On my first day, I was booked on a group horse trek, and afterwards got talking to a Canadian girl. She was about my age, and also holidaying alone. It was nice, I liked her, and the conversation was comfortable. But then she invited me out for dinner, and I freaked out; making excuses, declining solutions and probably inadvertantly offending her.

Another day, an older Danish gentleman struck up conversation with me when I was getting breakfast. He was kind, interesting and unintimidating. I benefitted from his knowledge and we talked about things I think about to this day, but I still couldn’t wait to get out of there.

There was only one person I let myself connect with on the trip, and how that even came about speaks so much about where I was at. What I was learning and what I still had to learn. Where I felt comfortable and what I could accept.

One day, I was picking up some things for tea in the supermarket around the corner from my hostel. I was staying a decent way out of the city centre, so it was a fairly small, quiet shop, with only a handful of people inside. As I was finishing up my transaction, during which I managed to say less than three words, a tall, rugged Icelander in a black, red and white Nordic style hat cut in assertively to ask the cashier something. As he stepped back, we made eye contact. He nodded at me with a smirk, and departed.

A few days later, I was feeling the strain of my isolation and decided I had to overcome my anxiety and do something social. For this, it seemed, I was going to need alcohol. I identified the only supposed rock bar in Reykjavik and set out to locate it. Then I walked up and down the street past it about three times.

Finally, teeth gritted, I headed up the steps.

As soon as I got through the door I noticed a tall, rugged Icelander sitting in the corner with a companion; his black, red and white hat lying on the table. After clumsily ordering a whiskey, feeling unbearably conspicuous, I took a seat at a small table nearby.

Despite a way-into-the-realm-of-obvious amount of eye contact, and a bunch of ideas raging through my head of what could transpire from this point, I was soon one drink down with nothing to show for it beyond some vicious internal tension. It was getting weirder by the minute, but I decided to spend some precious Króna on another and give myself one more chance. When I got back to the table with my one more chance, he and his friend were leaving, drinks unfinished.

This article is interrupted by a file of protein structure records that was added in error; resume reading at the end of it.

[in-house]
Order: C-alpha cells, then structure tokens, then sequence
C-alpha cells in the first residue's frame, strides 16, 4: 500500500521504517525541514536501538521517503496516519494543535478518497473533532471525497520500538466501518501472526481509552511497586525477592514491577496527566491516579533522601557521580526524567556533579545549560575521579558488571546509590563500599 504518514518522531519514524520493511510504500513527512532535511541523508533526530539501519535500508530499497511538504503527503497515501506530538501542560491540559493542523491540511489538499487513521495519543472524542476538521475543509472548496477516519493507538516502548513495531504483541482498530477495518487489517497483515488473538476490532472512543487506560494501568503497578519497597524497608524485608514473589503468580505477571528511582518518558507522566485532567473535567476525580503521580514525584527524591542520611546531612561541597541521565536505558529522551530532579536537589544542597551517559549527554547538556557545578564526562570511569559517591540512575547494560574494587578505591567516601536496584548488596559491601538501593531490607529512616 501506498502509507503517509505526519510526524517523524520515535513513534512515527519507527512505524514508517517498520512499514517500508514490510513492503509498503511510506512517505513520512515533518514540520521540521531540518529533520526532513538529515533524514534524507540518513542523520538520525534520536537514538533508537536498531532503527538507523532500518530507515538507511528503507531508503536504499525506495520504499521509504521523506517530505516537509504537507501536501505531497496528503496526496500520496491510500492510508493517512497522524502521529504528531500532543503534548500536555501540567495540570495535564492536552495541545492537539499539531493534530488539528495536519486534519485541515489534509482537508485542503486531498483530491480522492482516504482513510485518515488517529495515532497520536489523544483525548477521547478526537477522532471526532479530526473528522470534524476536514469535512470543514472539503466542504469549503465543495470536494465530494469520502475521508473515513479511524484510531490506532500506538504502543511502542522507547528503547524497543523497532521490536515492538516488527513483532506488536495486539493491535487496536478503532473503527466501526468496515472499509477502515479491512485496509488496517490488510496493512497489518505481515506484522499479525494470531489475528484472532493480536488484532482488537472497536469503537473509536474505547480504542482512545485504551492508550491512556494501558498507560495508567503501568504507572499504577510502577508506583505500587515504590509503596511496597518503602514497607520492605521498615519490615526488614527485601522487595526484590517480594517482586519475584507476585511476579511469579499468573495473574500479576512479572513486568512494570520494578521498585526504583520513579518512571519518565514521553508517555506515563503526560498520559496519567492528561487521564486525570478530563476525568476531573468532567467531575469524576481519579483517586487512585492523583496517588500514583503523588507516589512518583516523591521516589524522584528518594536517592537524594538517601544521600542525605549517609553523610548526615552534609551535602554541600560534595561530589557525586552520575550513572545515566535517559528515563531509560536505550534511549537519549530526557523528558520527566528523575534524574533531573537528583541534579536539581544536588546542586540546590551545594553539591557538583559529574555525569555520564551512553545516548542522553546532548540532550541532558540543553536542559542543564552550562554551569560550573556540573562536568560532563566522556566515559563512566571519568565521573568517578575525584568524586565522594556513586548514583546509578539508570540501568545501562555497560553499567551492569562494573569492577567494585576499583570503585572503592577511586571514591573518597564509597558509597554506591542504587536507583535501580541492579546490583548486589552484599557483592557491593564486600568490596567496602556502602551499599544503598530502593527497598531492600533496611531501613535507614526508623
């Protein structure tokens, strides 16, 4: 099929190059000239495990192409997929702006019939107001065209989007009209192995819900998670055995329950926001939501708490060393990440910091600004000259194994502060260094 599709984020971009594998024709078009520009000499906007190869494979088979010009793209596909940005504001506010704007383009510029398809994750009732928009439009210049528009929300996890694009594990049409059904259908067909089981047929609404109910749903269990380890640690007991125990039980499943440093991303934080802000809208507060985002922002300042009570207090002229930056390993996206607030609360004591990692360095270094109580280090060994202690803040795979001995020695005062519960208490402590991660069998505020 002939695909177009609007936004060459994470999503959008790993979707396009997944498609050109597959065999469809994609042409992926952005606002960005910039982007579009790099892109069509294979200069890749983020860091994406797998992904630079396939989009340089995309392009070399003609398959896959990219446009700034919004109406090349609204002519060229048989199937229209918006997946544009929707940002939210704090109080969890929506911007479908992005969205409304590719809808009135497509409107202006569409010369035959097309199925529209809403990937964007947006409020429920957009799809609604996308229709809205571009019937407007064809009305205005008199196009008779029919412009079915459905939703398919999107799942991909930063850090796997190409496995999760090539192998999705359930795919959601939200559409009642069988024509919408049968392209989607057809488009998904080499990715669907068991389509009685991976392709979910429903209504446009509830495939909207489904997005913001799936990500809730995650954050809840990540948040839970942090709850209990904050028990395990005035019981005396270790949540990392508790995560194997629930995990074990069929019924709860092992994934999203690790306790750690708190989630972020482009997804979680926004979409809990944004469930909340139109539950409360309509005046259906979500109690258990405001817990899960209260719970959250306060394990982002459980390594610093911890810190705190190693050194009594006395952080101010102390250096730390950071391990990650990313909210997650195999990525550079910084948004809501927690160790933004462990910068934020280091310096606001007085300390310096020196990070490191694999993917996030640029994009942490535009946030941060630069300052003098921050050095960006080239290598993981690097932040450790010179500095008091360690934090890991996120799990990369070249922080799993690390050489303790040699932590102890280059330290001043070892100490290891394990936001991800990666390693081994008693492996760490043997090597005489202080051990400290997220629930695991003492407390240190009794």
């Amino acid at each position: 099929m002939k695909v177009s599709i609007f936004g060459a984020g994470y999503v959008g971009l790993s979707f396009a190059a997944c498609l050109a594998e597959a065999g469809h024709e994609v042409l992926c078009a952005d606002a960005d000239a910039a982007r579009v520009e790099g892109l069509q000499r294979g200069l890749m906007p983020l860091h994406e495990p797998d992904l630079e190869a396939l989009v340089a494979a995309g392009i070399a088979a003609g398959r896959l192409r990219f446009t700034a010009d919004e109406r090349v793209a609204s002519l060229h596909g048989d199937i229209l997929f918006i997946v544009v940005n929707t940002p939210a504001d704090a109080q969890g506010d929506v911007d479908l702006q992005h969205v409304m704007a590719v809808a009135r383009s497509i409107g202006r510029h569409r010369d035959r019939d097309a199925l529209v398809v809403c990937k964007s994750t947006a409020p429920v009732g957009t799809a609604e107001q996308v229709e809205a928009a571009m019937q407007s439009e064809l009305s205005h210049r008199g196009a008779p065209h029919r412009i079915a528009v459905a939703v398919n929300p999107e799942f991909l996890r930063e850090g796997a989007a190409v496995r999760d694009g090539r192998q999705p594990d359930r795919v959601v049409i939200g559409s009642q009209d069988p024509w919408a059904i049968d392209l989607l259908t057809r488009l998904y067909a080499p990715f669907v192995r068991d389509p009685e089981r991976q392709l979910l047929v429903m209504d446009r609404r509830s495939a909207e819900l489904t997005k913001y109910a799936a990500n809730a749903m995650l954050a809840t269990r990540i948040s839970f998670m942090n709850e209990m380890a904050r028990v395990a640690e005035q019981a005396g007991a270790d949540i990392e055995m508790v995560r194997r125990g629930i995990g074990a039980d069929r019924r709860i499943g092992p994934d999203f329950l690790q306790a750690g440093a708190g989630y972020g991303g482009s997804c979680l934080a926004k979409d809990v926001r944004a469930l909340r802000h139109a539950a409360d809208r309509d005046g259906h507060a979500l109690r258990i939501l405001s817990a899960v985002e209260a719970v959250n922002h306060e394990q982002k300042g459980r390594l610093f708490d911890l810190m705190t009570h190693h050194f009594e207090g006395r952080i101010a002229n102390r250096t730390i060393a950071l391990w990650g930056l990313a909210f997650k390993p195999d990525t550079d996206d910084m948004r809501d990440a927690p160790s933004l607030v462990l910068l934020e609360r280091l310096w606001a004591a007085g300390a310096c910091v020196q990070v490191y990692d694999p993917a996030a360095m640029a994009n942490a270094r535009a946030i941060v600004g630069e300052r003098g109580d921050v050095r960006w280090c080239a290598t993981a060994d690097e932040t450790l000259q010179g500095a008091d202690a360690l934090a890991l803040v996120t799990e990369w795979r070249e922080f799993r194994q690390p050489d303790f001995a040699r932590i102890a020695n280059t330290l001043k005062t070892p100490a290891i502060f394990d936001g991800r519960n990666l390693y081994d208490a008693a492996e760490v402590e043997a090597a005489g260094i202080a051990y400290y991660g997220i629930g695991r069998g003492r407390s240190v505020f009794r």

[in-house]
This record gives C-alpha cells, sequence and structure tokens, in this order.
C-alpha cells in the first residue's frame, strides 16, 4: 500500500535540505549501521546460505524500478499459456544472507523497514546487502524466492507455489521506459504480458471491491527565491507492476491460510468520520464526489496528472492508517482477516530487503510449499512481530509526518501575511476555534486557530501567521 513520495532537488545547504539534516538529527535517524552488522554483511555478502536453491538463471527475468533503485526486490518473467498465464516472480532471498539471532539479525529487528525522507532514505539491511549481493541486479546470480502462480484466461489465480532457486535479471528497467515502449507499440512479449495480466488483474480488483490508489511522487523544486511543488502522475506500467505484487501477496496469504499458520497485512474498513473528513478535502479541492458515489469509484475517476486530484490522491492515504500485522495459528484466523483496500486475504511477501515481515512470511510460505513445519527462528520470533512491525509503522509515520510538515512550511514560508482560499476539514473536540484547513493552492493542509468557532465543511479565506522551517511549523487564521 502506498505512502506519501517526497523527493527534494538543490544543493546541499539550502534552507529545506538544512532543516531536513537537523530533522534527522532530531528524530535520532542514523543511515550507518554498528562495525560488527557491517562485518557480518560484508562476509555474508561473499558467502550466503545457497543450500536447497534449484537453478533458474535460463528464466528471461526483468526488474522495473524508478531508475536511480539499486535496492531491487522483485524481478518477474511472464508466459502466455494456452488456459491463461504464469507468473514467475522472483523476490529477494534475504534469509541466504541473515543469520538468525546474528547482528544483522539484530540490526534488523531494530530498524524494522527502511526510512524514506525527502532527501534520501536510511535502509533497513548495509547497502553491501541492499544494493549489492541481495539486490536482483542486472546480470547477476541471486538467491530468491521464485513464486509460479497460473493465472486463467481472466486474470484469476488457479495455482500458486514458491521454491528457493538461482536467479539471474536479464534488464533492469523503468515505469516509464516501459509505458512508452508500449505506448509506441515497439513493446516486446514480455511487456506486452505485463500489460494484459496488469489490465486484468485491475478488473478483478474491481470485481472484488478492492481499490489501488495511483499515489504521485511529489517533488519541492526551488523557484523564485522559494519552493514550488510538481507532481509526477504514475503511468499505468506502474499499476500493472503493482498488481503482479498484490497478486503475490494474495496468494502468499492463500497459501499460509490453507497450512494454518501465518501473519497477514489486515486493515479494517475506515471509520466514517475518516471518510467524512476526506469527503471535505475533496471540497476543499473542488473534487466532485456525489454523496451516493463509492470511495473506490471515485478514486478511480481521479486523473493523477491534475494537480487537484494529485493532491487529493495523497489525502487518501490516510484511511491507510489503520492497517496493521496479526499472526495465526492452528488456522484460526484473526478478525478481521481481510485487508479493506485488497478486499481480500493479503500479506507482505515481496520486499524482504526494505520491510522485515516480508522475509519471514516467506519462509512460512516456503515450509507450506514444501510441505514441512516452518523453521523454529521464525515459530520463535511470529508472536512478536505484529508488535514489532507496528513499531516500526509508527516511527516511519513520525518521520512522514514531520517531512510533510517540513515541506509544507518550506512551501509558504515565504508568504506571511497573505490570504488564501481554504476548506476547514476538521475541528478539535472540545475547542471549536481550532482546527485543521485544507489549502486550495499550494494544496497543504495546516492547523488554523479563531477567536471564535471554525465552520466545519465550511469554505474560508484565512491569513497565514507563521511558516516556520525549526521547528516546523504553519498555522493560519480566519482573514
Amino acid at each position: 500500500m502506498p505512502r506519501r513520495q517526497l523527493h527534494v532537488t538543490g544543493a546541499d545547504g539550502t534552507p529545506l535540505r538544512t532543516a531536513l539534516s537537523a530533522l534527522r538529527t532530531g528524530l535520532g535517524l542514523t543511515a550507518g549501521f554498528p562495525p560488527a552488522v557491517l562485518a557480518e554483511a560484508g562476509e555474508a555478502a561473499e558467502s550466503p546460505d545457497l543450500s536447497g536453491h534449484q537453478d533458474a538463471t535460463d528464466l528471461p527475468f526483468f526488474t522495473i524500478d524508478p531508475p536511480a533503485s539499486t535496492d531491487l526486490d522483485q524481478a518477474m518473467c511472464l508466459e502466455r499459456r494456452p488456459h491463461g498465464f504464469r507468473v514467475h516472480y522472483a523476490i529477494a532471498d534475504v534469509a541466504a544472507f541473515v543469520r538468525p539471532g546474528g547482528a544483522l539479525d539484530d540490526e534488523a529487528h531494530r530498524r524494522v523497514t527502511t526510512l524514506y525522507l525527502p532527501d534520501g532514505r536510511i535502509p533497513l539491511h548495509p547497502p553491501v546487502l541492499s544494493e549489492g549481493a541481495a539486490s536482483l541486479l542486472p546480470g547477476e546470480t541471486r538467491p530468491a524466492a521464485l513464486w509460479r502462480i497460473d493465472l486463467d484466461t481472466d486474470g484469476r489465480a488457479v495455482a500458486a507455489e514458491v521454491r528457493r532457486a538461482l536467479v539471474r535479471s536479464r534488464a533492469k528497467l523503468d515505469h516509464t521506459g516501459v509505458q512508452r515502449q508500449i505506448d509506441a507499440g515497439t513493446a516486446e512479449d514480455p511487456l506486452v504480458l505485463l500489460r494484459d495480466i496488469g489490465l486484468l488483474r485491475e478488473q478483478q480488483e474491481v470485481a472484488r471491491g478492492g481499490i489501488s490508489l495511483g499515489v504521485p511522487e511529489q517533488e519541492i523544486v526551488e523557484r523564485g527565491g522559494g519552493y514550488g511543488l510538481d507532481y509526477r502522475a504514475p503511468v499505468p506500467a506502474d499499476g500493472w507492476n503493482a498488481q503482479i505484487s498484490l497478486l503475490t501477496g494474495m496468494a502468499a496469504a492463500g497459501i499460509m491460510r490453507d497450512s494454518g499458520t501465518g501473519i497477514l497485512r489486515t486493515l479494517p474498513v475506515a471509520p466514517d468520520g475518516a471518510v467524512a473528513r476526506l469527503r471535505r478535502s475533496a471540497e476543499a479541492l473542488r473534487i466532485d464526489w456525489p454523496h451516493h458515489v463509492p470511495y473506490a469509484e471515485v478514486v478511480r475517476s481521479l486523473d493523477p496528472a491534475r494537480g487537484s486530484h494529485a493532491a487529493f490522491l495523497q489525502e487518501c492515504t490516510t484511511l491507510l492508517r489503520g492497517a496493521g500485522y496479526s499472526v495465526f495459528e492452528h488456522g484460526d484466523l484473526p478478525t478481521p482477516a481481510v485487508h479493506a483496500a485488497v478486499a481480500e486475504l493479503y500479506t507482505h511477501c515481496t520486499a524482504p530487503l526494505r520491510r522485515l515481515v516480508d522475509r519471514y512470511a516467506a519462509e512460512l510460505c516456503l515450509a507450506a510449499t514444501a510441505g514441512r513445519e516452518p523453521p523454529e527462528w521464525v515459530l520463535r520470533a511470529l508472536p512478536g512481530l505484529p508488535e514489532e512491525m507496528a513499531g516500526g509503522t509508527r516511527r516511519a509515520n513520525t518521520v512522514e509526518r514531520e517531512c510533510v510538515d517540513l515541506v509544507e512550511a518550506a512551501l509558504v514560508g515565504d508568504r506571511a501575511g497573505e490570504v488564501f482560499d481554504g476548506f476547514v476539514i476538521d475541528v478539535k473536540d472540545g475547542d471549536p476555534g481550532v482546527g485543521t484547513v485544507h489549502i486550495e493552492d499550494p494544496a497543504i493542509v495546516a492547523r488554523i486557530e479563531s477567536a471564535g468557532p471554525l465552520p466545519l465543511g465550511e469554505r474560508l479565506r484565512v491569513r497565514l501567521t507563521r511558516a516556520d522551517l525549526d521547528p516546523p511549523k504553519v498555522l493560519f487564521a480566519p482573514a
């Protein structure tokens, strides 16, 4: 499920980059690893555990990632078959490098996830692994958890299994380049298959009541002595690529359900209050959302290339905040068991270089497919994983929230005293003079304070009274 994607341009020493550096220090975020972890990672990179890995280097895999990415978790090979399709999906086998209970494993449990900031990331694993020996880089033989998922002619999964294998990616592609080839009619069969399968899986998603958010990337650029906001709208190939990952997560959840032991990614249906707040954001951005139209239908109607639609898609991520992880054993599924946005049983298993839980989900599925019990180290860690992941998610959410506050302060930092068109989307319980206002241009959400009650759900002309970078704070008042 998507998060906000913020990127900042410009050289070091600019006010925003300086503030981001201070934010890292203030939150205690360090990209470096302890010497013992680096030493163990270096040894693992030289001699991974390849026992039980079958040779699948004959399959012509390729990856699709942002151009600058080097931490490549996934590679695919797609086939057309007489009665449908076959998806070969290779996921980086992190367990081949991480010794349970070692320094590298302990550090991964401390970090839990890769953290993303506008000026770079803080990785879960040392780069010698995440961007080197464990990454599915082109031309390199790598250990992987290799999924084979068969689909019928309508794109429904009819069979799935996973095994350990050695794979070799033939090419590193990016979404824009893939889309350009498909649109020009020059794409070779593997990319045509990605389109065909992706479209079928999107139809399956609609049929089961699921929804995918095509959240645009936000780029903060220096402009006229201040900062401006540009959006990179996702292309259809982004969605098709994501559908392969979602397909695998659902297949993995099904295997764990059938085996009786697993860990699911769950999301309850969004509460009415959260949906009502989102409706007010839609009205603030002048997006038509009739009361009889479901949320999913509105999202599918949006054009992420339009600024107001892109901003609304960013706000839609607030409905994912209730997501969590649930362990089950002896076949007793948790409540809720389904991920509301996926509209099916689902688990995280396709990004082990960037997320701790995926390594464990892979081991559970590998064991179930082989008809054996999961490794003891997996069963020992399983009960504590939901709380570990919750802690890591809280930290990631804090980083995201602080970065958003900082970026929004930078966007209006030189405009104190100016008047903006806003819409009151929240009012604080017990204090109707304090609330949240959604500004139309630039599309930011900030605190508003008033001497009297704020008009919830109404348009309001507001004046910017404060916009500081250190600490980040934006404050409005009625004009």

Fuck.

I waited for a while to see if he was coming back. By the time the barmaid cleared away the glasses, I figured that was probably unlikely. So I migrated over to the now vacant table. It had a better view of the room, and maybe I could salvage this still by striking up conversation with someone else? This probably wasn’t enough whiskey for that but, if I didn’t have hope, what else did I have?

The place was almost empty. It was looking bleak. I left my jacket to mark my seat and went to the toilet to see if the change of scene helped rally my dwindling optimism. I sat there for a while, wondering what the Hell I thought I was doing entering into a social challenge way beyond my paltry capabilities. Did I actually really believe this would accomplish anything?

When I got back to the table, the tall, rugged Icelander with the black, red and white hat was back. This time with a group of friends. This time sitting at a different table, but right next to the seat I had usurped and claimed with my jacket. Right next to me.

Fuck.

As he and his friends exchanged their Icelandic words, I sat there, burning, silent, sipping my whiskey as slowly as possible, waiting for an opening wide enough to drop a bumbling, crippled shygirl into.

My glass was dry.

Fuck.

After sitting, trying to look casual, doing absolutely nothing for a few minutes, I figured it was time to call this as a failure. I began faffing with my bag to waste a little more time. And then the tall, rugged Icelander with the black, red and white hat turned to me.

“Hey, can you do me a favour?”
“Yeah?”
“Can you watch my stuff for a few minutes?”
“Sure.”

Thank fuck.

When he returned, it could have easily been an awkward moment where I failed to seize the opportunity veritably dangling its genitals in my face. But, instead, he took a few minutes to talk to me, then bought me a drink and invited me into the group. I could take no credit.

My experience instantaneously was transformed from quiet and painful reflection to reckless enjoyment and abandon, completely orchestrated by him. He had single-handedly delivered me from loneliness, and so I followed him like a disciple for the rest of the night, and well into the morning.

I’m still learning from that night. Mostly, these days, I’m learning from the flaws in myself and him I was unable to see clearly back then. But, at the time, it was simply the flood of relief I desperately needed, reminding me of what it might feel like to be truly alive.